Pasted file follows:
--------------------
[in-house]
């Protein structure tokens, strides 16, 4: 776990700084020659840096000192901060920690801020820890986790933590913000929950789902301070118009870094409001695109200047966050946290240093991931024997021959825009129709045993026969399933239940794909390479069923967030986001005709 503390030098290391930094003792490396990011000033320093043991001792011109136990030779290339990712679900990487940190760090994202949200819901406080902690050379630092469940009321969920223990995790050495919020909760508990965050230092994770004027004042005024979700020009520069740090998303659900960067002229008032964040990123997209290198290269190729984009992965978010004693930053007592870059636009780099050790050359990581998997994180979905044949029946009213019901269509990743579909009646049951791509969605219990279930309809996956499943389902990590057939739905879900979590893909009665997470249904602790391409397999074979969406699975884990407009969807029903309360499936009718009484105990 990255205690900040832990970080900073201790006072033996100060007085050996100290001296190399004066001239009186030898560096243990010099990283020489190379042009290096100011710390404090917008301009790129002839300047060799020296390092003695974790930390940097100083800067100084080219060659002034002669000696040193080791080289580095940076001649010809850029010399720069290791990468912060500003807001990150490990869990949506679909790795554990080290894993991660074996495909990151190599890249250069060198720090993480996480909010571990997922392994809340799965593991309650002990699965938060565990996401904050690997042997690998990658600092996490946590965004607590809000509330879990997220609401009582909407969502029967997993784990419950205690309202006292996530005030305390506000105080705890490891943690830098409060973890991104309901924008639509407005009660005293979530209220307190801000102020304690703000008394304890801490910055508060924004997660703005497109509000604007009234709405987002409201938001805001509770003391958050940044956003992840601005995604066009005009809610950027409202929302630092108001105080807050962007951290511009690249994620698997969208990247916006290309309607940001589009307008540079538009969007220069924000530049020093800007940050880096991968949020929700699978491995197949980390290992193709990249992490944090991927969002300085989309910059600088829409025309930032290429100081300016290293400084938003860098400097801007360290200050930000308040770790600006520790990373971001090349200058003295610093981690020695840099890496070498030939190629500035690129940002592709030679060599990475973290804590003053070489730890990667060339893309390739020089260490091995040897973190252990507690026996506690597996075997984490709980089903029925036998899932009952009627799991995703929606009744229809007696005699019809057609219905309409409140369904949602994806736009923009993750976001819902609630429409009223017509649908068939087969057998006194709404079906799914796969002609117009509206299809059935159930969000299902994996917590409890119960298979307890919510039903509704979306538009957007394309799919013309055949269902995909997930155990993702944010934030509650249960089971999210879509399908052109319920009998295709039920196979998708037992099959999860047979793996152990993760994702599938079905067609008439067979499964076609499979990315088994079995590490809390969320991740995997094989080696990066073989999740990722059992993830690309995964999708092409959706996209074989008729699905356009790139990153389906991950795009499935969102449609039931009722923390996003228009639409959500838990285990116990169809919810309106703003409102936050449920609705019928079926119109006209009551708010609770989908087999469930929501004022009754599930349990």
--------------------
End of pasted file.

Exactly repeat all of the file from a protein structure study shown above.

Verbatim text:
[in-house]
């Protein structure tokens, strides 16, 4: 776990700084020659840096000192901060920690801020820890986790933590913000929950789902301070118009870094409001695109200047966050946290240093991931024997021959825009129709045993026969399933239940794909390479069923967030986001005709 503390030098290391930094003792490396990011000033320093043991001792011109136990030779290339990712679900990487940190760090994202949200819901406080902690050379630092469940009321969920223990995790050495919020909760508990965050230092994770004027004042005024979700020009520069740090998303659900960067002229008032964040990123997209290198290269190729984009992965978010004693930053007592870059636009780099050790050359990581998997994180979905044949029946009213019901269509990743579909009646049951791509969605219990279930309809996956499943389902990590057939739905879900979590893909009665997470249904602790391409397999074979969406699975884990407009969807029903309360499936009718009484105990 990255205690900040832990970080900073201790006072033996100060007085050996100290001296190399004066001239009186030898560096243990010099990283020489190379042009290096100011710390404090917008301009790129002839300047060799020296390092003695974790930390940097100083800067100084080219060659002034002669000696040193080791080289580095940076001649010809850029010399720069290791990468912060500003807001990150490990869990949506679909790795554990080290894993991660074996495909990151190599890249250069060198720090993480996480909010571990997922392994809340799965593991309650002990699965938060565990996401904050690997042997690998990658600092996490946590965004607590809000509330879990997220609401009582909407969502029967997993784990419950205690309202006292996530005030305390506000105080705890490891943690830098409060973890991104309901924008639509407005009660005293979530209220307190801000102020304690703000008394304890801490910055508060924004997660703005497109509000604007009234709405987002409201938001805001509770003391958050940044956003992840601005995604066009005009809610950027409202929302630092108001105080807050962007951290511009690249994620698997969208990247916006290309309607940001589009307008540079538009969007220069924000530049020093800007940050880096991968949020929700699978491995197949980390290992193709990249992490944090991927969002300085989309910059600088829409025309930032290429100081300016290293400084938003860098400097801007360290200050930000308040770790600006520790990373971001090349200058003295610093981690020695840099890496070498030939190629500035690129940002592709030679060599990475973290804590003053070489730890990667060339893309390739020089260490091995040897973190252990507690026996506690597996075997984490709980089903029925036998899932009952009627799991995703929606009744229809007696005699019809057609219905309409409140369904949602994806736009923009993750976001819902609630429409009223017509649908068939087969057998006194709404079906799914796969002609117009509206299809059935159930969000299902994996917590409890119960298979307890919510039903509704979306538009957007394309799919013309055949269902995909997930155990993702944010934030509650249960089971999210879509399908052109319920009998295709039920196979998708037992099959999860047979793996152990993760994702599938079905067609008439067979499964076609499979990315088994079995590490809390969320991740995997094989080696990066073989999740990722059992993830690309995964999708092409959706996209074989008729699905356009790139990153389906991950795009499935969102449609039931009722923390996003228009639409959500838990285990116990169809919810309106703003409102936050449920609705019928079926119109006209009551708010609770989908087999469930929501004022009754599930349990």